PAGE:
Over the last several years Iraqi society has become increasingly militarized. Even religious communities have been transformed into quasi-militarized sects. Is it possible to reverse this situation?

 

Unfortunately, due to the numerous wars Iraq has gone through in recent history, our society has become increasingly militarised, especially since the ISIS occupation of large swathes of the country and the military response to this occupation, which was necessary to liberate our land from the terrorist group. The situation can be reversed but it will take both time and the political will of local leaders. And it will also require the international community to stop fighting proxy wars and stop using religion to justify political violence. 

In 2014, after ISIS occupied Mosul and other Iraqi cities, it was the fatwa of Ayatollah Sistani calling on all Iraqis to defend Iraq that turned the tide against the terrorists. If it wasn’t for this intervention and the 30,000 martyrs who gave their lives to defeat terrorism, the Pope’s visit to Mosul and Baghdad would not be possible.

 

The Iraqi political scene is characterised by protests against the government, which have been partly limited by the outbreak of Covid-19. What are the most urgent problems the country has to tackle?

 

Iraq faces myriad problems that have accumulated over decades and have contributed to the deterioration of services that we now witness. There is no doubt that corruption remains the biggest challenge since the emergence of ISIS, and they are, in some ways, two sides of the same coin: corruption spurs terrorism and terrorism gives others an excuse to continue and expand their corrupt network.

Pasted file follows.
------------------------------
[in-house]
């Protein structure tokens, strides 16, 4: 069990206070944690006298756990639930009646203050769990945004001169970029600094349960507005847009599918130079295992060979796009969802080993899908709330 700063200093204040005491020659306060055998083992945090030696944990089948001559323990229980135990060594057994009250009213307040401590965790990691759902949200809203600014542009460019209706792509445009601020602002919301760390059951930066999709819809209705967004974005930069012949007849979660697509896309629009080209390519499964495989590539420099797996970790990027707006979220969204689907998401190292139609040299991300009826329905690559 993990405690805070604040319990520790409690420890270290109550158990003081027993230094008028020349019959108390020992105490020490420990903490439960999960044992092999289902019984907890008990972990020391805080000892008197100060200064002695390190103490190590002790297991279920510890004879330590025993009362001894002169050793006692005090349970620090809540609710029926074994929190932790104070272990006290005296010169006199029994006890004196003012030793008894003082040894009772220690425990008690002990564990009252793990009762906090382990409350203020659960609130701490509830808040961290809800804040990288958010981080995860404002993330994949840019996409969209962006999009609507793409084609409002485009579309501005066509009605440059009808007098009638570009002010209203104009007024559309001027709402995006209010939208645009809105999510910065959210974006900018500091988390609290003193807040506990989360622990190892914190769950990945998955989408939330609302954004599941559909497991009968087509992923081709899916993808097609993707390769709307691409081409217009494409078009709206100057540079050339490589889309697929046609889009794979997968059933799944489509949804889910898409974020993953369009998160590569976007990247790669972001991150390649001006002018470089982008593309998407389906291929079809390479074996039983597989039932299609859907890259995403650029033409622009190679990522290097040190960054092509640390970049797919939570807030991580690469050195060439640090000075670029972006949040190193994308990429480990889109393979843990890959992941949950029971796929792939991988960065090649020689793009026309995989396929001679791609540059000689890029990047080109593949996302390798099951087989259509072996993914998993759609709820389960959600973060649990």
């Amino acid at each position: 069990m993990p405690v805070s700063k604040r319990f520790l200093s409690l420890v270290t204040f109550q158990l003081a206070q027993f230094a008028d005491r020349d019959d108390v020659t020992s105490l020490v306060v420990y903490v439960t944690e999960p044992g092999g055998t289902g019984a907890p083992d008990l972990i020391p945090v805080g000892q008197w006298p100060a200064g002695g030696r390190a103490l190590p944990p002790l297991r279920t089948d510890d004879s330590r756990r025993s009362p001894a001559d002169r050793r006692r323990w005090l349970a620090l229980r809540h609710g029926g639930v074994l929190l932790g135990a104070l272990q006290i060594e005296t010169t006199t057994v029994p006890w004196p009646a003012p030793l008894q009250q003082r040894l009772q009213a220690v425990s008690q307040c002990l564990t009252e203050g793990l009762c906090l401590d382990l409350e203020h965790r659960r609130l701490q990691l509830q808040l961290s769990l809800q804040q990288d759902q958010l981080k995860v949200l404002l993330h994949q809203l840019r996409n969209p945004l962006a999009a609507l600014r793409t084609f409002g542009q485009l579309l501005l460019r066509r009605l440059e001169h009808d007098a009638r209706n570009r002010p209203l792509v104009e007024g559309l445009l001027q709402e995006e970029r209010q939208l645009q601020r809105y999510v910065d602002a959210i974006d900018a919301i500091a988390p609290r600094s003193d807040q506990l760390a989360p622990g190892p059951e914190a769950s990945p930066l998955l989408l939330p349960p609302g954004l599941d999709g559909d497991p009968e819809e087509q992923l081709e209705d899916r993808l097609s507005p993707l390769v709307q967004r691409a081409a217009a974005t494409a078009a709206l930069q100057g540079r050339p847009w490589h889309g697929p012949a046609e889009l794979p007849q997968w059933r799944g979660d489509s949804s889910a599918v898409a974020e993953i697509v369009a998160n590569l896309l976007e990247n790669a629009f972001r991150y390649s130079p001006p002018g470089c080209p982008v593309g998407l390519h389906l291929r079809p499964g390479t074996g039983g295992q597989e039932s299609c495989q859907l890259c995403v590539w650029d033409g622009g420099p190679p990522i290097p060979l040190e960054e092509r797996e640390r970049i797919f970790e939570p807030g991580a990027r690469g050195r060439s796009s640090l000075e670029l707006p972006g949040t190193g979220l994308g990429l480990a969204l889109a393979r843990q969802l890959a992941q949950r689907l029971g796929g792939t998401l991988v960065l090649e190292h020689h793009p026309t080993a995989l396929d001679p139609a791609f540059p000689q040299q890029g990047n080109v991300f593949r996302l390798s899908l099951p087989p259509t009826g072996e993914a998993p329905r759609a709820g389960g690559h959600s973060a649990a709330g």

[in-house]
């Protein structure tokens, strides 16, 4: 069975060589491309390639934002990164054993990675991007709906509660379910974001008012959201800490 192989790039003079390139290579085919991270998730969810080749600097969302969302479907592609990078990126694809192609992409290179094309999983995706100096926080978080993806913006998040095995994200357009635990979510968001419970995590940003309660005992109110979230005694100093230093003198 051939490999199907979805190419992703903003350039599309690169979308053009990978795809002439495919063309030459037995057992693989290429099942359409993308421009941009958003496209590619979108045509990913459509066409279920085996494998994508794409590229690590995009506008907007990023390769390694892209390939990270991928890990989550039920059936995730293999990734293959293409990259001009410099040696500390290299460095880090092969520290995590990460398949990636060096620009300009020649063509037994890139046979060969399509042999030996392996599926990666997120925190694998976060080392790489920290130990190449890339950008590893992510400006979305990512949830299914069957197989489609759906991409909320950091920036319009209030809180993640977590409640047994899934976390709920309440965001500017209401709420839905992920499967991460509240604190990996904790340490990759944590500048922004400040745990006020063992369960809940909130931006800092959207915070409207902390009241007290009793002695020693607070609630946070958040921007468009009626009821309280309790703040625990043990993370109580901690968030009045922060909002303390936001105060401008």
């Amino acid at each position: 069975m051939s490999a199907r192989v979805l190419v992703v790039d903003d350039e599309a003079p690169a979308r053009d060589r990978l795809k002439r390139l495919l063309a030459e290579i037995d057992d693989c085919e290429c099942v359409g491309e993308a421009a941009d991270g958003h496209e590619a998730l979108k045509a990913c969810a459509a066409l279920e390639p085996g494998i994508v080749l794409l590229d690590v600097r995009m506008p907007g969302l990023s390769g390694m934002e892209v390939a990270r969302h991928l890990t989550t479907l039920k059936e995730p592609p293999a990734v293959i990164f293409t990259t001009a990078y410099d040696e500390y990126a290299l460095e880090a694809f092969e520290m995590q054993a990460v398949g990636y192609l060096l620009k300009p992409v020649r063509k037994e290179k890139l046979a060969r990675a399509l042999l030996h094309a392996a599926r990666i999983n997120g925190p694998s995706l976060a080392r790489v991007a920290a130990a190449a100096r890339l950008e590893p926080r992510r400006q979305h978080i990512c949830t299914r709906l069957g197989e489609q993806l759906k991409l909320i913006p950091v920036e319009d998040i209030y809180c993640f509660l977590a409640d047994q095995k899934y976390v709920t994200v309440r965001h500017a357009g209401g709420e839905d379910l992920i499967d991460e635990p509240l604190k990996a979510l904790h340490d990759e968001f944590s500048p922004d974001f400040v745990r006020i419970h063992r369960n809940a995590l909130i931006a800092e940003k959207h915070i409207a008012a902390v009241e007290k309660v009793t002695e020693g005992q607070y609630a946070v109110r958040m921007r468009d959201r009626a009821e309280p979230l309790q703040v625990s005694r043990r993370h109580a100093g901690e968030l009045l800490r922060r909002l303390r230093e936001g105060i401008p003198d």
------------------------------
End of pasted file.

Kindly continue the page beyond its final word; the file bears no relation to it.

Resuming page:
The economic situation is also a consequence of a mentality which has relied for decades on the rentier state and an expanding public sector. However, the recent fall in oil prices have made this issue more acute. We hope that it will also force the Iraqi political class to think more seriously about developing a more sustainable economic programme that doesn’t just rely on oil revenues to maintain the status quo.

 

Especially since 2003, foreign influence has been very strong. Is it realistic to imagine a future in which Iraq will be a truly autonomous country again?

 

When ISIS first occupied Mosul, many voices said this was the end of Iraq. On the contrary, however, the emergence of this terrorist group united Iraq because everyone realised that they shared a common enemy. This hateful ideology is not just a threat to Iraq and Iraqis but to all humanity. The sense of patriotism we see in Iraq now is much stronger. If you pay attention to the political discourse, sectarianism, which was once instrumentalised by politicians during elections to win votes, is now rejected by the Iraqi people and the same politicians who used sectarian language have a much more nationalist rhetoric now. This doesn’t mean they have changed their beliefs per se, but it is an indication that they realise that the Iraqi street has moved beyond sectarianism.

We have also seen the emergence of more cross-sectarian civil society and political movements in Iraq that are active and who seek to change the situation on the ground.

 
The opinions expressed in this article are those of the authors and do not necessarily reflect the position of the Oasis International Foundation